|Te Reo||Also known as the Maori language, this discipline is the pinnacle of all disciplines.|
|Manukura Wahine/Manukura Tane or Kaitataki Wahine/Kaitataki Tane||Female and male leaders where both show their roles from on and off the stage. These include; karanga (the calling), mihimihi (speeches), how the leaders present themselves within their groups in terms of leadership and how they carry themselves for the group.|
|Kakahu||This is the dress form, groups are judged on dress style. This item recognises the skills of weavers, moko and tuhi kiri (tattoo) artists, and carvers.|
The Past Winners
|2019||TBA||Te Whanganui-a-Tara (Wellington)|
|2015||Te Whanau a Apanui||Ōtautahi (Christchurch)|
|2013||Te Waka Huia||Te Arawa (Rotorua)|
|2011||Te Mātārae i Ōrehu||Te Tairāwhiti (Gisborne)|
|2009||Te Waka Huia||Tauranga Moana/Mataatua Mt. Maunganui|
|2007||Whangarā Mai Tawhiti||Rangitāne (Palmerston North)|
|2005||Te Whanau-a-Apanui||Rangitāne (Palmerston North)|
|2002||Waihirere||Tāmaki Makaurau (Auckland)|
|2000||Te Mātārae i Ōrehu||Tainui (Ngaruawahia)|
|1998||Waihirere||Te Whanganui-a-Tara (Upper Hutt)|
|1996||Ngāti Rangiwewehi||Te Arawa (Rotorua)|
|1994||Te Waka Huia||Hawera (Taranaki)|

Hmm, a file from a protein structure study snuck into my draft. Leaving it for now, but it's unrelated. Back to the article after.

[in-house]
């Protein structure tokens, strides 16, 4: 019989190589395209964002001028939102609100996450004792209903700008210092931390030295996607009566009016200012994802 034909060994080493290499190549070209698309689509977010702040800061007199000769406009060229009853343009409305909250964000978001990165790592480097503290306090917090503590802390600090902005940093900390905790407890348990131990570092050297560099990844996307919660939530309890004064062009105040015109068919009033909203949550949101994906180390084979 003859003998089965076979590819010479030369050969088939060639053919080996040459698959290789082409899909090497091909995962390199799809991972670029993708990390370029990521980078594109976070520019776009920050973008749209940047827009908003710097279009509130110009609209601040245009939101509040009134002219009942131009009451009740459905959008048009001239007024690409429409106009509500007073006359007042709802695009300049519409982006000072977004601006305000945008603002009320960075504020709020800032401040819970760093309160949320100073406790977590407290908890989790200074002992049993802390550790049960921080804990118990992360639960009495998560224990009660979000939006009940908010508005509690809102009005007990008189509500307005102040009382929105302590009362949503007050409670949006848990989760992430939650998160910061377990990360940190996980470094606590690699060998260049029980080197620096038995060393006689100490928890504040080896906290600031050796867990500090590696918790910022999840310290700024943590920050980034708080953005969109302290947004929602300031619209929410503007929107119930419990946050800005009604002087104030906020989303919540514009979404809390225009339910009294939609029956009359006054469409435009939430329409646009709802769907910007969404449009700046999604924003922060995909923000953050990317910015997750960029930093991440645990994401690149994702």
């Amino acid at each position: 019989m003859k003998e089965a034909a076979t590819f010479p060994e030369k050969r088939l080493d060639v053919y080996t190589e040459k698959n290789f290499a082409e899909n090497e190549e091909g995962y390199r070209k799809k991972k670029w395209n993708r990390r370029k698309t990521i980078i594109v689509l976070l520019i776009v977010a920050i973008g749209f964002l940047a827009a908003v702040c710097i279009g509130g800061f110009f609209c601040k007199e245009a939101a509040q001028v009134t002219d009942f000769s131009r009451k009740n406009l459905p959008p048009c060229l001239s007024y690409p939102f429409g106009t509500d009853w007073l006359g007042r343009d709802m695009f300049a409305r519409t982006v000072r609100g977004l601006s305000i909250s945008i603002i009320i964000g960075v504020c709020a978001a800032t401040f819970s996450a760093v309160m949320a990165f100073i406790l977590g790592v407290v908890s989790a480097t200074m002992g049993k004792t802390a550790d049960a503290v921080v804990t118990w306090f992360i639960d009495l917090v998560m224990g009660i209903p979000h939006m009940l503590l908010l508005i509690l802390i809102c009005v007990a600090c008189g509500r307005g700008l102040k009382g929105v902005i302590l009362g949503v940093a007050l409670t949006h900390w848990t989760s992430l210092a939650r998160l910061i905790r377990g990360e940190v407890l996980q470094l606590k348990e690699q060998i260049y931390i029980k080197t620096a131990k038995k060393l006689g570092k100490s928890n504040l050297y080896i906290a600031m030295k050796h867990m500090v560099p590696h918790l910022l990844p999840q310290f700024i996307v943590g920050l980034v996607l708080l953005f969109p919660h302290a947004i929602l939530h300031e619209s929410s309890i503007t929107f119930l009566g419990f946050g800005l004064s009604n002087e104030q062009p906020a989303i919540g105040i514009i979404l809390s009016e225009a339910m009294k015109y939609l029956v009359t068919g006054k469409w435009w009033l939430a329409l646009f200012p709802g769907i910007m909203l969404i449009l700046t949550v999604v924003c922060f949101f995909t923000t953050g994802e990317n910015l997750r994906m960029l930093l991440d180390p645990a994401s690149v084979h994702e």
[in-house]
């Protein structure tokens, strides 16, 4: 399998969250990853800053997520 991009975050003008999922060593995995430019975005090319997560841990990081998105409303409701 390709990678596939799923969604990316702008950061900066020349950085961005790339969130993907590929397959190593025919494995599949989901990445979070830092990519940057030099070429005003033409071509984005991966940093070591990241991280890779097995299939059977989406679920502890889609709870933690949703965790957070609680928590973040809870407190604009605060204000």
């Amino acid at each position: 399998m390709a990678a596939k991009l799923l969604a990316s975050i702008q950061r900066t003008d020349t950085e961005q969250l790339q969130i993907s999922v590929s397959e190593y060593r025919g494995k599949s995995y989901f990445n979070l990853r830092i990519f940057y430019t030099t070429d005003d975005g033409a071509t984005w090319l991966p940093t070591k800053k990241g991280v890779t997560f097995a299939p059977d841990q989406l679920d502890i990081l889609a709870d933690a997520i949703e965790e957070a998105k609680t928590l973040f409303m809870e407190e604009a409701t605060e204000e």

|1992||Te Waka Huia||Tainui (Ngaruawahia)|
|1990||Te Roopu Manutaki||Te Tai Tokerau (Waitangi)|
|1988||Waihirere||Te Tai Tokerau (Whangarei)|
|1986||Te Waka Huia||Ōtautahi (Christchurch)|
|1983||Ngāti Rangiwewehi||Heretaunga (Hastings)|
|1981||Taniwharau||Tāmaki Makaurau (Auckland)|
|1979||Waihirere||Te Tairāwhiti (Gisborne)|
|1977||Te Kotahitanga o Waitaha||Te Tairāwhiti (Gisborne)|
|1975||Te Roopu Manutaki||Te Tai Tokerau (Whangarei)|
|1973||Mawai Hakona||Te Arawa (Rotorua)|
|1972||Waihirere||Te Arawa (Rotorua)|
Kapa Haka groups from Te Matatini 09
Kapa Haka Disciplines
- Waiata tira (Te Iti Kahurangi).
- Whakaeke (Te Waka Huia).
- Waiata-a-ringa (Te Piringa).
- Poi (Turanga Tane, Turanga Wahine).
- Haka (Te Waka Huia).
- Te Matatini Society, "Te Matatini National Kapa Haka Festival," Bay of Plenty Times, February, 19-22, 2009, pg. 8.
- Te Matatini Society Incorporated. (2017). Tāonga. Retrieved from Te Matatini Kapa Haka Aotearoa: http://www.tematatini.co.nz/festival/taonga/
- T. Karetu, Haka! The Dance of a Noble People. Auckland, NZ: Reed Books, 1993.
- R. Ngata and A. Armstrong, Maori Action Songs. Auckland, NZ: Reed Books, 2002.
- H. Mead, Tikanga Maori. Living by Maori Values. Wellington, NZ: Huia Publishers, 2003.
- A.W. Reed, Reed Book of Maori Mythology. Auckland, NZ: Reed Books, 2004.